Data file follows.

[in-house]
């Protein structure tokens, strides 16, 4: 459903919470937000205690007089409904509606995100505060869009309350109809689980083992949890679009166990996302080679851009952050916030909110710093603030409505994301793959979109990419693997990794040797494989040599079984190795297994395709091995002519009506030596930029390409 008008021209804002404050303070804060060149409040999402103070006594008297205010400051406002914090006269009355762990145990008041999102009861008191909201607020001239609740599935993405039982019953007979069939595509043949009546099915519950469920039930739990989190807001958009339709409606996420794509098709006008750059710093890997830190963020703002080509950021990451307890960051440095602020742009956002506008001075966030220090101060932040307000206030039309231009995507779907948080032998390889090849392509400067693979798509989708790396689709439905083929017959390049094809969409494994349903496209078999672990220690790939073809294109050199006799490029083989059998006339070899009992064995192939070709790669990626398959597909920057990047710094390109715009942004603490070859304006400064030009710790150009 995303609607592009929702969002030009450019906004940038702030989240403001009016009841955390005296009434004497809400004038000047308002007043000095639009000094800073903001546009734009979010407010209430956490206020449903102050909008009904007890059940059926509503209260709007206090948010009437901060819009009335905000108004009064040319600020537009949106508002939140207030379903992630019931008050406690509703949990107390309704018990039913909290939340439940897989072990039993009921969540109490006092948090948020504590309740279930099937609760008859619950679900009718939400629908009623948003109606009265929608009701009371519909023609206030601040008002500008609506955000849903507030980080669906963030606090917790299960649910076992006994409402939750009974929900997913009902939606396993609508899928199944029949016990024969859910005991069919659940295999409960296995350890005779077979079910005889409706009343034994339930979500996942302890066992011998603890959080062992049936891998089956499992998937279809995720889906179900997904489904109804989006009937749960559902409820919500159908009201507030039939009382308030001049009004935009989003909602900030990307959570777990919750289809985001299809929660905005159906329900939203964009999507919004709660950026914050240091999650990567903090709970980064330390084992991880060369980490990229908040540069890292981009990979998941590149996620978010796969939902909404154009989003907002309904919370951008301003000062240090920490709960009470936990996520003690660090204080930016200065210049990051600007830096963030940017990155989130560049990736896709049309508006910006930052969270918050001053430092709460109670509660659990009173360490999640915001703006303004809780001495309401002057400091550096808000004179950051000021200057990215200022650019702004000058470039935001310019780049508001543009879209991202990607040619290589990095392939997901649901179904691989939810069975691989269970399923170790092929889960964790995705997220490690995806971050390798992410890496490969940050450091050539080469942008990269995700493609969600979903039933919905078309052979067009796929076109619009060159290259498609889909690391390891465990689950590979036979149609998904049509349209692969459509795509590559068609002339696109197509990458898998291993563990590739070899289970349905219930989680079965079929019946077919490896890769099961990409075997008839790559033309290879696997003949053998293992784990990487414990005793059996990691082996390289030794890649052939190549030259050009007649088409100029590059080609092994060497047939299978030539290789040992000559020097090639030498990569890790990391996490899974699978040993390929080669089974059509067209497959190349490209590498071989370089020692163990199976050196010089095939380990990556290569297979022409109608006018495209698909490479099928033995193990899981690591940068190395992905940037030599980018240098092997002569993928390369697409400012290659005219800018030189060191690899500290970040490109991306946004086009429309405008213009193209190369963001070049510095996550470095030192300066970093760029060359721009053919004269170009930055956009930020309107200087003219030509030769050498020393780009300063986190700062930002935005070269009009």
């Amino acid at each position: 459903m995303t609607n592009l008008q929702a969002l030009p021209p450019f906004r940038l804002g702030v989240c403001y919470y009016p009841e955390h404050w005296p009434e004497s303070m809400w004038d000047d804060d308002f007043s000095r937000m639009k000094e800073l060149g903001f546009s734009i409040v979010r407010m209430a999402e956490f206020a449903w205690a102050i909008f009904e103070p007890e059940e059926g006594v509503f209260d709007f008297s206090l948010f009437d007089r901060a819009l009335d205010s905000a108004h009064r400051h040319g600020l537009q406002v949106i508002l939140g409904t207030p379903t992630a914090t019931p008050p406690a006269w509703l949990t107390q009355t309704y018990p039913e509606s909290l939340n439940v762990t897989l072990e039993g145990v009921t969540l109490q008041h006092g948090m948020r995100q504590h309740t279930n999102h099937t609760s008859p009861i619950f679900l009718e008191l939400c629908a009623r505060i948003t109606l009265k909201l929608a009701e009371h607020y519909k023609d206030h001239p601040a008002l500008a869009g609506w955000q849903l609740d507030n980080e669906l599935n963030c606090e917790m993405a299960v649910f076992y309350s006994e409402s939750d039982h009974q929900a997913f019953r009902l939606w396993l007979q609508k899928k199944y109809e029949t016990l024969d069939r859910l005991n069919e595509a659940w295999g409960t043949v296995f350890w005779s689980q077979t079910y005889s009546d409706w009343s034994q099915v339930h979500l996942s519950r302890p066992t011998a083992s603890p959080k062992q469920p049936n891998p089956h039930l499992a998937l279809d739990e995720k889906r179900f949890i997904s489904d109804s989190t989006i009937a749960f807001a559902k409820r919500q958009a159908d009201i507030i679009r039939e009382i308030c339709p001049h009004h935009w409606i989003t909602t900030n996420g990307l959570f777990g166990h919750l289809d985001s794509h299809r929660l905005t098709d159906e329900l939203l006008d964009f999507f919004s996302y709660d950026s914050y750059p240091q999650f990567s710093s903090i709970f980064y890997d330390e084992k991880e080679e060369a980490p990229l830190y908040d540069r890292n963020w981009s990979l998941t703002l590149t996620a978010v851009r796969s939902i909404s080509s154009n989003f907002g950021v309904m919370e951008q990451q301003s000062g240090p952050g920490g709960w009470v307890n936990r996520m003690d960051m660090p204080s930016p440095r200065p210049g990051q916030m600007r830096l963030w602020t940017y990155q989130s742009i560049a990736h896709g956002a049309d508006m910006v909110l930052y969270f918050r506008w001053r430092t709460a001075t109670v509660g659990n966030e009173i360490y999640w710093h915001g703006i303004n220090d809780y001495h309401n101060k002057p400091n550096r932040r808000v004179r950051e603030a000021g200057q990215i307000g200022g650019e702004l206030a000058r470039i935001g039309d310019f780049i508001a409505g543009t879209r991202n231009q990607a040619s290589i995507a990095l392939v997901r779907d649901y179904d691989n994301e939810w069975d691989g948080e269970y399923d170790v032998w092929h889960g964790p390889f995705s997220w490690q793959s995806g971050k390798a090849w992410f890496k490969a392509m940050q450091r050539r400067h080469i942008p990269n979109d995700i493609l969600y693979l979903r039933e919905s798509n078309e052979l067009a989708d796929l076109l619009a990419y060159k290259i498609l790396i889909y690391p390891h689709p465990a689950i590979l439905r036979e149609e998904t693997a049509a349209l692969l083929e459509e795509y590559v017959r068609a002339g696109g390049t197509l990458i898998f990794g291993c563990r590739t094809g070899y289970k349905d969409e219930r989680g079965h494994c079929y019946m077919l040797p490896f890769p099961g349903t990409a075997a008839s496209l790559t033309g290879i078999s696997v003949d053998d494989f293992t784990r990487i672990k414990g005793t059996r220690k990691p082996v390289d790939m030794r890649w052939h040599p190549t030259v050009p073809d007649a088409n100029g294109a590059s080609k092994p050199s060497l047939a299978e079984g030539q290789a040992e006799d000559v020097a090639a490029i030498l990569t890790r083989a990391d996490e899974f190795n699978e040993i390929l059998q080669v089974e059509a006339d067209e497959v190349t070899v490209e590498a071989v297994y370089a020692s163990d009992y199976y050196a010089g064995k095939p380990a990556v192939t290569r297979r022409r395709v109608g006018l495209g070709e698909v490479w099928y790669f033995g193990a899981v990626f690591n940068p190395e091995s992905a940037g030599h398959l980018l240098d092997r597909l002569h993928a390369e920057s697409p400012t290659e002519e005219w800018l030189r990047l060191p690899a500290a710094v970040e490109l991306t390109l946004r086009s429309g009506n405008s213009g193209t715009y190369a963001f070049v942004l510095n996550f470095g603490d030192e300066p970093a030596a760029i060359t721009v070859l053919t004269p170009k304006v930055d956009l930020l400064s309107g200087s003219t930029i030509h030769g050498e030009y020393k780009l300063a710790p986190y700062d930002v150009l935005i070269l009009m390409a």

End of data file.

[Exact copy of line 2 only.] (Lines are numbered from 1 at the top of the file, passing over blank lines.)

């Protein structure tokens, strides 16, 4: 459903919470937000205690007089409904509606995100505060869009309350109809689980083992949890679009166990996302080679851009952050916030909110710093603030409505994301793959979109990419693997990794040797494989040599079984190795297994395709091995002519009506030596930029390409 008008021209804002404050303070804060060149409040999402103070006594008297205010400051406002914090006269009355762990145990008041999102009861008191909201607020001239609740599935993405039982019953007979069939595509043949009546099915519950469920039930739990989190807001958009339709409606996420794509098709006008750059710093890997830190963020703002080509950021990451307890960051440095602020742009956002506008001075966030220090101060932040307000206030039309231009995507779907948080032998390889090849392509400067693979798509989708790396689709439905083929017959390049094809969409494994349903496209078999672990220690790939073809294109050199006799490029083989059998006339070899009992064995192939070709790669990626398959597909920057990047710094390109715009942004603490070859304006400064030009710790150009 995303609607592009929702969002030009450019906004940038702030989240403001009016009841955390005296009434004497809400004038000047308002007043000095639009000094800073903001546009734009979010407010209430956490206020449903102050909008009904007890059940059926509503209260709007206090948010009437901060819009009335905000108004009064040319600020537009949106508002939140207030379903992630019931008050406690509703949990107390309704018990039913909290939340439940897989072990039993009921969540109490006092948090948020504590309740279930099937609760008859619950679900009718939400629908009623948003109606009265929608009701009371519909023609206030601040008002500008609506955000849903507030980080669906963030606090917790299960649910076992006994409402939750009974929900997913009902939606396993609508899928199944029949016990024969859910005991069919659940295999409960296995350890005779077979079910005889409706009343034994339930979500996942302890066992011998603890959080062992049936891998089956499992998937279809995720889906179900997904489904109804989006009937749960559902409820919500159908009201507030039939009382308030001049009004935009989003909602900030990307959570777990919750289809985001299809929660905005159906329900939203964009999507919004709660950026914050240091999650990567903090709970980064330390084992991880060369980490990229908040540069890292981009990979998941590149996620978010796969939902909404154009989003907002309904919370951008301003000062240090920490709960009470936990996520003690660090204080930016200065210049990051600007830096963030940017990155989130560049990736896709049309508006910006930052969270918050001053430092709460109670509660659990009173360490999640915001703006303004809780001495309401002057400091550096808000004179950051000021200057990215200022650019702004000058470039935001310019780049508001543009879209991202990607040619290589990095392939997901649901179904691989939810069975691989269970399923170790092929889960964790995705997220490690995806971050390798992410890496490969940050450091050539080469942008990269995700493609969600979903039933919905078309052979067009796929076109619009060159290259498609889909690391390891465990689950590979036979149609998904049509349209692969459509795509590559068609002339696109197509990458898998291993563990590739070899289970349905219930989680079965079929019946077919490896890769099961990409075997008839790559033309290879696997003949053998293992784990990487414990005793059996990691082996390289030794890649052939190549030259050009007649088409100029590059080609092994060497047939299978030539290789040992000559020097090639030498990569890790990391996490899974699978040993390929080669089974059509067209497959190349490209590498071989370089020692163990199976050196010089095939380990990556290569297979022409109608006018495209698909490479099928033995193990899981690591940068190395992905940037030599980018240098092997002569993928390369697409400012290659005219800018030189060191690899500290970040490109991306946004086009429309405008213009193209190369963001070049510095996550470095030192300066970093760029060359721009053919004269170009930055956009930020309107200087003219030509030769050498020393780009300063986190700062930002935005070269009009």